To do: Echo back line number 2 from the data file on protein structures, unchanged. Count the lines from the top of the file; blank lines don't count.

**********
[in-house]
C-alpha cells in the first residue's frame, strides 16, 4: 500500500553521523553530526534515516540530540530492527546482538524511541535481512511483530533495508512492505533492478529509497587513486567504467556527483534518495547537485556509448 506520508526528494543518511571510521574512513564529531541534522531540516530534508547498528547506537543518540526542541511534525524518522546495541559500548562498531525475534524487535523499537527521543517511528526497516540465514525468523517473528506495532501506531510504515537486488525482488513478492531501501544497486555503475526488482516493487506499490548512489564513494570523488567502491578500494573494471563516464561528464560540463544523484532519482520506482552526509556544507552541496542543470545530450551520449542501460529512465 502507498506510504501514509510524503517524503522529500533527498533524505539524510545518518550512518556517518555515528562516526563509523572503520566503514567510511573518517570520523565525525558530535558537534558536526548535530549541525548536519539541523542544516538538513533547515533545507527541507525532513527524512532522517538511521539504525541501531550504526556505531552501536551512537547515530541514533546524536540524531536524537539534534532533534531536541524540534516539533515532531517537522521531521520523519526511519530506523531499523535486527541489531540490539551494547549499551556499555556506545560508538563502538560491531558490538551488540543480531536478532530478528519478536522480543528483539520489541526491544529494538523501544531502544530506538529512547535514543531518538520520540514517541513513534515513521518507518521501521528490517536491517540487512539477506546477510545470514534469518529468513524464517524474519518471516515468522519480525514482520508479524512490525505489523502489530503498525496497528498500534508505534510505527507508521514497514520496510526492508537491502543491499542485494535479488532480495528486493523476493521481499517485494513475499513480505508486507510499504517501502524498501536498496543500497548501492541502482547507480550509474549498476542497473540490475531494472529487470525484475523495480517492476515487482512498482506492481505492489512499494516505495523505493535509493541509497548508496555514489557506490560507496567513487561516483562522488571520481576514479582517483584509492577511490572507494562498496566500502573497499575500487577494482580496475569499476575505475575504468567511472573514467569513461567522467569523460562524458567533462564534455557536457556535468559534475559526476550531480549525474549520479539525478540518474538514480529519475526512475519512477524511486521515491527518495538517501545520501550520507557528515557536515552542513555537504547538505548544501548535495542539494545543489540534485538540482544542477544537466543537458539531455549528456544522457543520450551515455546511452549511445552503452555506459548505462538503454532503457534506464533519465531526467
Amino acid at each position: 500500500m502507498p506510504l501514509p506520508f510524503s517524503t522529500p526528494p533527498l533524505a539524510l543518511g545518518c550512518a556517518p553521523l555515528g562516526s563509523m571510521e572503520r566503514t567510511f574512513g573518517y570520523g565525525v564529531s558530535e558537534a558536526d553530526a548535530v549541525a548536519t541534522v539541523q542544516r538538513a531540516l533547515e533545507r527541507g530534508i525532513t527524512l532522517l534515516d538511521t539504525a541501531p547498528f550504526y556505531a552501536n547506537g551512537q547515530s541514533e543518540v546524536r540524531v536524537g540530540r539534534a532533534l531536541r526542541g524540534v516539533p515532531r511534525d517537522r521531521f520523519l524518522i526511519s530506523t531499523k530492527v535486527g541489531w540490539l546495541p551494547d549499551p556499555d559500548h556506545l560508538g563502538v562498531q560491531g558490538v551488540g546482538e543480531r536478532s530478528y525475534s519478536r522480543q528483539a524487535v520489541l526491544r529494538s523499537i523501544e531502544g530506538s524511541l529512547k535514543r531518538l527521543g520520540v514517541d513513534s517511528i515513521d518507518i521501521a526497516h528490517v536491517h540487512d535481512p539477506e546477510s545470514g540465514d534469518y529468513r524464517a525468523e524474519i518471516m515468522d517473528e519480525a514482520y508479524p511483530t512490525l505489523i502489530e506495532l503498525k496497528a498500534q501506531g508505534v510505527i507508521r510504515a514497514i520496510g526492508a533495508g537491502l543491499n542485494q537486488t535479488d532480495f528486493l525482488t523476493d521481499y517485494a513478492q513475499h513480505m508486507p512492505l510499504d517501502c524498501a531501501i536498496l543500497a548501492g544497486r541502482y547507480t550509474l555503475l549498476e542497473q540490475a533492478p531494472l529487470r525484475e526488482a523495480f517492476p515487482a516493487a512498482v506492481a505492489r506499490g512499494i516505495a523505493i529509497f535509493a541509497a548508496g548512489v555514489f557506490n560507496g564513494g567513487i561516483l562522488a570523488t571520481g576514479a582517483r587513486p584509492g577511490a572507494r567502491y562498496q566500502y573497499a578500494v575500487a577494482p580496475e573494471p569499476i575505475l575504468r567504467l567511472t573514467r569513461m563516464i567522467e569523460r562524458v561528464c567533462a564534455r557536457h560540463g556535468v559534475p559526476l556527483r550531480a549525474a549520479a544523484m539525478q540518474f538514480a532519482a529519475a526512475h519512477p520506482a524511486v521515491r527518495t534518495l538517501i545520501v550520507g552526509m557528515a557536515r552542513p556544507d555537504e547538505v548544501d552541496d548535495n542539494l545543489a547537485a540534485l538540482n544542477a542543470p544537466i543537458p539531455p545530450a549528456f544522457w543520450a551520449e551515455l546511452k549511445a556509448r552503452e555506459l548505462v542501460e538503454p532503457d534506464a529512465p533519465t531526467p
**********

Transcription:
C-alpha cells in the first residue's frame, strides 16, 4: 500500500553521523553530526534515516540530540530492527546482538524511541535481512511483530533495508512492505533492478529509497587513486567504467556527483534518495547537485556509448 506520508526528494543518511571510521574512513564529531541534522531540516530534508547498528547506537543518540526542541511534525524518522546495541559500548562498531525475534524487535523499537527521543517511528526497516540465514525468523517473528506495532501506531510504515537486488525482488513478492531501501544497486555503475526488482516493487506499490548512489564513494570523488567502491578500494573494471563516464561528464560540463544523484532519482520506482552526509556544507552541496542543470545530450551520449542501460529512465 502507498506510504501514509510524503517524503522529500533527498533524505539524510545518518550512518556517518555515528562516526563509523572503520566503514567510511573518517570520523565525525558530535558537534558536526548535530549541525548536519539541523542544516538538513533547515533545507527541507525532513527524512532522517538511521539504525541501531550504526556505531552501536551512537547515530541514533546524536540524531536524537539534534532533534531536541524540534516539533515532531517537522521531521520523519526511519530506523531499523535486527541489531540490539551494547549499551556499555556506545560508538563502538560491531558490538551488540543480531536478532530478528519478536522480543528483539520489541526491544529494538523501544531502544530506538529512547535514543531518538520520540514517541513513534515513521518507518521501521528490517536491517540487512539477506546477510545470514534469518529468513524464517524474519518471516515468522519480525514482520508479524512490525505489523502489530503498525496497528498500534508505534510505527507508521514497514520496510526492508537491502543491499542485494535479488532480495528486493523476493521481499517485494513475499513480505508486507510499504517501502524498501536498496543500497548501492541502482547507480550509474549498476542497473540490475531494472529487470525484475523495480517492476515487482512498482506492481505492489512499494516505495523505493535509493541509497548508496555514489557506490560507496567513487561516483562522488571520481576514479582517483584509492577511490572507494562498496566500502573497499575500487577494482580496475569499476575505475575504468567511472573514467569513461567522467569523460562524458567533462564534455557536457556535468559534475559526476550531480549525474549520479539525478540518474538514480529519475526512475519512477524511486521515491527518495538517501545520501550520507557528515557536515552542513555537504547538505548544501548535495542539494545543489540534485538540482544542477544537466543537458539531455549528456544522457543520450551515455546511452549511445552503452555506459548505462538503454532503457534506464533519465531526467